If she is endowed with those nice instincts which teach her that she must never be de trop, she will prefer the trustworthy lady whose own day is long over, and who is at leisure from herself to guide and guard her charge.

What can be more disagreeable to a girl of this class than to feel that while she is wandering about looking for her chaperon she is keeping prisoner a man who is possibly anxious to seek out his next partner? He cannot leave her unprotected, and she knows it. The predicament is a most awkward one for her, and all the more so that she feels that profuse 31 apologies would only make matters worse.

The class of girl who likes the irresponsible dancing, flirting chaperon is not as yet a very numerous one; but yet English Society is well aware of her. She is the ‘fast girl’ who enjoys a cigarette, can toss off a B. and S., plays an excellent game of billiards, and asks no better ‘fun’ than to curtail her skirts, shoulder a gun, and accompany her brother and his friends to the coverts on a fine autumn morning.

Men find her an amusing companion. She frequently marries well, being usually pretty, for very plain girls would scarcely venture on so bold a rôle. She has invariably good feet and well-turned ankles, and if her voice be a little hard in speaking, she can sing so sweetly as to keep alive in men’s hearts the romance that her mannish ways might otherwise dispel.

Women rarely love her, but she is, nevertheless, capable of very warm affection for women. She laughs at Mrs Grundy, but that old lady occasionally, like Nemesis with a false front on, has her innings, late but victorious.

There is a certain degree of laxity in many details of modern Society. The matter of chaperons is one out of many which show that we are drifting away from the days when girls were too tightly pinioned by 32 social rules into an opposite extreme which can but be prejudicial to their interests.

Men set little store by what is carelessly guarded. They undervalue the fruit that hangs over the garden-wall, and long for what is beyond their reach. This is human nature, and the ideal chaperon understands human nature. She is unselfish enough to deny herself the gratification of dancing, even if she be young enough to enjoy it and to be sure of partners if she cared for them.

The girls who accompany her know exactly where to find her, and their partners think all the more highly of them because a gentle and gracious woman thinks it worth her while to devote herself to them and forget herself in them. Be she mother or friend only, she is careful to suggest to giddy Amy that three times are as often as a girl can dance with the same man in one evening without getting herself unpleasantly talked of; nor will she fail quietly to arrange so that a certain decidedly ineligible young fellow shall receive a polite negative where he confidently looked for an acceptance of his invitation for the waltz. She neglects nothing, from a ‘detrimental’ to a draught, from the moment of their leaving the carriage till that of their re-entering it. Her tact is of incalculable aid to inexperienced, and is by no means to be despised by experienced, girls.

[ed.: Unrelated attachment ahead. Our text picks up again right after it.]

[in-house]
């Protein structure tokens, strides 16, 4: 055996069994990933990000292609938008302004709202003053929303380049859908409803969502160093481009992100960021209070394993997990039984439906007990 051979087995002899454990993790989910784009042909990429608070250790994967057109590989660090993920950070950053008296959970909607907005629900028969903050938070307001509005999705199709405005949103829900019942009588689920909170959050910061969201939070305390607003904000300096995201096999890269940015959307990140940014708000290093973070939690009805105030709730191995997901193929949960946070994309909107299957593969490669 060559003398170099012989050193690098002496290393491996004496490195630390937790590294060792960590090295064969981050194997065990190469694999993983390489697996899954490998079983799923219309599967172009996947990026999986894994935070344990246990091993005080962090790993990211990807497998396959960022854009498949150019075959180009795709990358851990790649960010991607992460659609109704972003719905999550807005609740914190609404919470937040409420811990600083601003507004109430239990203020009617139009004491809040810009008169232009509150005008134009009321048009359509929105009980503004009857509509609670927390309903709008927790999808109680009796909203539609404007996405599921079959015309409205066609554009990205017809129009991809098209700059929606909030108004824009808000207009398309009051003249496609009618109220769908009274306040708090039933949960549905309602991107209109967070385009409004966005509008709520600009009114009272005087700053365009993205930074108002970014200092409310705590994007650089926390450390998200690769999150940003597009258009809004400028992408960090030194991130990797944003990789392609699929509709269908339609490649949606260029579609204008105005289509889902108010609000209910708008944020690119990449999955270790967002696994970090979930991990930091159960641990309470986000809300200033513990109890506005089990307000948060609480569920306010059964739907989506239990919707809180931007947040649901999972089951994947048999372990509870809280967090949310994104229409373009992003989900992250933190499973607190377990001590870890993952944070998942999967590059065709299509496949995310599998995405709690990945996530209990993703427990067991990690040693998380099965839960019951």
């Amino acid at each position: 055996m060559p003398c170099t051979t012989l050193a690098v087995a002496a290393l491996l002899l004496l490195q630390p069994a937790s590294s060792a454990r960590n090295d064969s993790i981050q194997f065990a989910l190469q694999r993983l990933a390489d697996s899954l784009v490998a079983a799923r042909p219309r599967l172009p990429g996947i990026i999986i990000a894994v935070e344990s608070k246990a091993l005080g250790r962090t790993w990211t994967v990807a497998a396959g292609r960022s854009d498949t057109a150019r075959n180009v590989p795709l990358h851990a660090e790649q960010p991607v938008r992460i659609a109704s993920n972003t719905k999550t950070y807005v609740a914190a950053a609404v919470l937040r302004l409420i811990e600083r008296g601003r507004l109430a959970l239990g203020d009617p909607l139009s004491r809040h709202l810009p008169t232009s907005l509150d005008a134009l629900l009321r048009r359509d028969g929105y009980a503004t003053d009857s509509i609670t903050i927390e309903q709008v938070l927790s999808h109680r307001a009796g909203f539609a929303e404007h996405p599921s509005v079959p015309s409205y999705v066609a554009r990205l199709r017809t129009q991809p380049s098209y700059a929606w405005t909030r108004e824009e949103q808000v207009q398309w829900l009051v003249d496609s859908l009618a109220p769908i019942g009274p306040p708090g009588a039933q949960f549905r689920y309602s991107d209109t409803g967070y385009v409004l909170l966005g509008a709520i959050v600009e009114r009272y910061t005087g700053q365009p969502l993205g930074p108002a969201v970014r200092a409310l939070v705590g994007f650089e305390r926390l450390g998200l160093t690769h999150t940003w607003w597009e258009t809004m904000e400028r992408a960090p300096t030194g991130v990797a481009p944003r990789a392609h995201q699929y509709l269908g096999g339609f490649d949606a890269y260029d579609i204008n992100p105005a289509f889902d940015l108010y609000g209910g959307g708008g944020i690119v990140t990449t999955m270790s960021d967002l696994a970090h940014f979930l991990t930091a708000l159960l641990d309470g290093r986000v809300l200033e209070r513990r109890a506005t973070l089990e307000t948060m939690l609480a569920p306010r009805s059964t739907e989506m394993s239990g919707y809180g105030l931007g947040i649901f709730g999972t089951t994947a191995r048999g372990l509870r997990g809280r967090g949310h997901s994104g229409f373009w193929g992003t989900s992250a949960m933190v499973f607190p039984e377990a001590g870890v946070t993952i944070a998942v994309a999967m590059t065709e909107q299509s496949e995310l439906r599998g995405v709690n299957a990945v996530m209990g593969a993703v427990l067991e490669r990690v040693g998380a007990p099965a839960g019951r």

In a hundred small ways undreamed of by the dancing chaperon she contributes to their social success. A woman of the world, she understands how to make it place a proper value on the dainty wares she displays, and if she herself looks upon her charges, in a sense, as merchandise, she takes care that no effort shall be wanting on her part to show it to the best advantage.

Some girls are very greedy about partners and do not like to introduce to other girls the men with whom they dance. This is bad form anywhere, but more particularly when the girl is in her own home at a dance. She is then a sort of hostess, and should, outwardly at least, prefer the convenience and welfare of her guests to her own.

Many years ago a girl at a dance heard a young officer say to one of the daughters of the house,—

‘Introduce me to the girl in green, will you?’

‘No,’ was the answer. ‘You would not like her; she’s a horrid girl!’

The ‘girl in green’ heard every word of this dialogue. She was, in reality, a great friend of the girls at whose home the dance was given, and they all liked her and made much of her. She felt very much snubbed, and the evening was spoiled for her.

Next day she called and said to her friend, ‘I overheard what you said to Captain Blank last night when 34 he asked to be introduced to me.’ A rush of colour flooded the other’s face. ‘It was a shame,’ she said; ‘but I was afraid that if I introduced him to you he would not dance with me again, and his step suits mine perfectly.’

This little incident just shows that a girl may be unscrupulous about her friends when it is a question of losing a dance with an agreeable partner.